Massimiliano and Doriana Fuksas has been announced as winner of an international competition to design and construct the first cultural center in Chengdu, China. In their winning proposal, Fuksas combined four, elliptical shaped buildings with a spiral structure to create an inclusive artist complex that offers a center for the performing arts, a cultural center, offices Writer and Literary Association, and an apartment building for artists. Learn more about the Chengdu Tianfu Cultural and Performance Center after the break.

Tbilisi Public Service Hall / Massimiliano and Doriana Fuksas

© Moreno Maggi
© Moreno Maggi

Architects:  Massimiliano and Doriana Fuksas Location: Tbilisi, Georgia Client: LEPL Civil Registry Agency – Giorgi Vashadze / LEPL National Public Registry Agency Area: 42,000 sqm Project Year: 2010 – 2012 Photographers: Moreno Maggi, Studio Fuksas

© Moreno Maggi © Studio Fuksas © Studio Fuksas © Studio Fuksas

Nardini Grappa Distillery "Bolle" / Massimiliano and Doriana Fuksas

© Matteo Danesin
© Matteo Danesin

The Nardini Grappa Distillary was completed in 2004, designed by Massimiliano and Doriana Fuksas in Bassano del Grappa, Vicenza, Italy – the first impressions of the complex are two otherworldly inflated disks hover over a pool of water. Supported on stilts, the glass and steel envelope reflects the water below. Visitors stroll over paths that criss cross over the pool. A descending ramp leads into the 100-seat auditorium below, forming a natural canyon. Underwater lights illuminate the surface, creating a shimmer across the grounds of the distillery and reflected in the floating volumes above. Come back after the break for more.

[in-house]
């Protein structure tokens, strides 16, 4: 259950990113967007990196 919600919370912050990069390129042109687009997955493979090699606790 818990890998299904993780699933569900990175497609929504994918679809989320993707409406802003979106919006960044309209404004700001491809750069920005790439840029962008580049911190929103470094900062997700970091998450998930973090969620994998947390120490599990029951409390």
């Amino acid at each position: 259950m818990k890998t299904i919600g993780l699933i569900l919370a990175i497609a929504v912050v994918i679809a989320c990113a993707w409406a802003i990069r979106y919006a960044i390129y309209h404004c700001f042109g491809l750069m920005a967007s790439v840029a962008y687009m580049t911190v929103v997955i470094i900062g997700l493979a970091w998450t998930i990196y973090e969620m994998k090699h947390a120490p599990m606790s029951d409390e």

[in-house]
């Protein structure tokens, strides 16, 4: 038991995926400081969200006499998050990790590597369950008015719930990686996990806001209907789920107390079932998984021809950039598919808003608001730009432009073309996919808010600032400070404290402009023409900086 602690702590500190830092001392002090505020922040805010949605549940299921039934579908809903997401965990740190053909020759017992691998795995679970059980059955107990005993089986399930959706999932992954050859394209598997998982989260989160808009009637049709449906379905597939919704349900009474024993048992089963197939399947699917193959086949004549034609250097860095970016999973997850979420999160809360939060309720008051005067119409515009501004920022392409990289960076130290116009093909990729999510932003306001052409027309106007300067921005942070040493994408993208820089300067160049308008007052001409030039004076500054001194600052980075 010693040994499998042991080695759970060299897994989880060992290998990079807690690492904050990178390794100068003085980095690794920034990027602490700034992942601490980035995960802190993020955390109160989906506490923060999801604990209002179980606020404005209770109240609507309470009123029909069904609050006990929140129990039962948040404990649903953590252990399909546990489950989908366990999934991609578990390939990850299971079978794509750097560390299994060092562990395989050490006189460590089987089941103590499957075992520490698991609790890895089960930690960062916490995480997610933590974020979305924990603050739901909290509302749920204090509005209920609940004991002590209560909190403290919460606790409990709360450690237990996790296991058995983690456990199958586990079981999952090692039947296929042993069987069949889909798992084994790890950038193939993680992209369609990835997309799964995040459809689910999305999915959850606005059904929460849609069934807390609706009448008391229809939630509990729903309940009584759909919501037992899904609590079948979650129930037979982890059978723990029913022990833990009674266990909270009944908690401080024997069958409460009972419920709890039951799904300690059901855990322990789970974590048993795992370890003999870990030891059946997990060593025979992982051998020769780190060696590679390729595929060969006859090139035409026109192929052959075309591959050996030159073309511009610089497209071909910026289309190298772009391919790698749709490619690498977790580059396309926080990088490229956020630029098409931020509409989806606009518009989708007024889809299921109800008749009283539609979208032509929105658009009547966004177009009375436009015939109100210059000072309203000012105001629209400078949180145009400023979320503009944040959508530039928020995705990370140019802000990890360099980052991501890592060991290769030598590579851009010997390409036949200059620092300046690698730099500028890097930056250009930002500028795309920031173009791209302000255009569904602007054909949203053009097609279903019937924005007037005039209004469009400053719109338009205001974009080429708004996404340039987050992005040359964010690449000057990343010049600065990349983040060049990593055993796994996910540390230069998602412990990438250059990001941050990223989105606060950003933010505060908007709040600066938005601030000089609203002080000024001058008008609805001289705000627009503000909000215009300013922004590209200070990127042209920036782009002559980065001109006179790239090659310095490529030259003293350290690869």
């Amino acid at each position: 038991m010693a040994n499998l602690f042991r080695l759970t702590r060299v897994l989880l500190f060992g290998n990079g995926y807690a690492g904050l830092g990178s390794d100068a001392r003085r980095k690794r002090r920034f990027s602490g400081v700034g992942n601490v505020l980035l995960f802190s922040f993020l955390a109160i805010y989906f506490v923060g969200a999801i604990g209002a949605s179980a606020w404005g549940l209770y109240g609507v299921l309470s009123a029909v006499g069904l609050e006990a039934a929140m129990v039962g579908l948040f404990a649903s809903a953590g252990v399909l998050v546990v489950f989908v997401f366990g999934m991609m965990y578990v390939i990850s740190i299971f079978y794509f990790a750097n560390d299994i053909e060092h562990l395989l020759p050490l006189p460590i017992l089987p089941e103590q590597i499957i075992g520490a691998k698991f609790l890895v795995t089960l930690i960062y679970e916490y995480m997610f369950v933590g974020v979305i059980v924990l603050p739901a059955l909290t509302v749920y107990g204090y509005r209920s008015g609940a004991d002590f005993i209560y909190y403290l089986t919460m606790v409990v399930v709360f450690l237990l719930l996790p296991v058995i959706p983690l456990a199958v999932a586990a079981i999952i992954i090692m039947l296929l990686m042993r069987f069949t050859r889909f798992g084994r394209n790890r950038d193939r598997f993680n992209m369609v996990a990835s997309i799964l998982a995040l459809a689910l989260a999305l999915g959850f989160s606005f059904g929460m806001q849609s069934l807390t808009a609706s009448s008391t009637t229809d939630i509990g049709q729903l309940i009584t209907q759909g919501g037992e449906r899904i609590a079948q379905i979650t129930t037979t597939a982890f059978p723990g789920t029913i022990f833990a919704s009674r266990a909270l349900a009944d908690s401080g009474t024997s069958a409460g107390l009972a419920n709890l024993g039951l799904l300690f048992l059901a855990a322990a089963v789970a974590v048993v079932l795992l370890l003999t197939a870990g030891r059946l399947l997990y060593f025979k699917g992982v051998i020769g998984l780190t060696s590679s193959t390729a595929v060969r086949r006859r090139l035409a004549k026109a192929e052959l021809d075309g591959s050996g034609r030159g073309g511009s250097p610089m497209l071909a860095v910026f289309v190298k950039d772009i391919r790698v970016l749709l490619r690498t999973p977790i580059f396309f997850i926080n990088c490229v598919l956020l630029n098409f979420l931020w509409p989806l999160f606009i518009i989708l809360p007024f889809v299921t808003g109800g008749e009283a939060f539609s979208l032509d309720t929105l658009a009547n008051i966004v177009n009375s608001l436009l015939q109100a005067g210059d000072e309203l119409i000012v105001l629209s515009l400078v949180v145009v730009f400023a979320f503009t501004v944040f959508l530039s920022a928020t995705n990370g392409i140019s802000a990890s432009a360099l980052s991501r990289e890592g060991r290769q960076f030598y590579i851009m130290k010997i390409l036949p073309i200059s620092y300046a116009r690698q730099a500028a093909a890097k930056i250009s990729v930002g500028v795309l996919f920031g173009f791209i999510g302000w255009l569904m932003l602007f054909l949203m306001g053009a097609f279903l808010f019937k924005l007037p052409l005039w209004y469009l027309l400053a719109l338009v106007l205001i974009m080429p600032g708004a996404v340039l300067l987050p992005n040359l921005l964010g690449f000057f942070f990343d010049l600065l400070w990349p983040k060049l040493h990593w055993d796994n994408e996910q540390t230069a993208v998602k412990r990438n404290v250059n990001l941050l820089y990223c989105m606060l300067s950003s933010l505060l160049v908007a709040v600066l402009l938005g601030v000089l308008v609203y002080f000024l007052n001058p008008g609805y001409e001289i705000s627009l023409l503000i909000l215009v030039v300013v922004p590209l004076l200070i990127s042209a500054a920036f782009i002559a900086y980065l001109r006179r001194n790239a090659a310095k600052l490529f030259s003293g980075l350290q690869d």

Massimiliano and Doriana Fuksas Wins Competition To Create 'Greenest City in Italy'

Projects like the High LineBloomingdale Trail, and Allegheny Green Boulevard illustrate that disused, industrial infrastructure is rife with re-use potential and often can create new ways for a city to connect. However, what opportunities can this infrastructure present when it is still in use?

Read about the problem facing Bari and how it might be resolved after the break...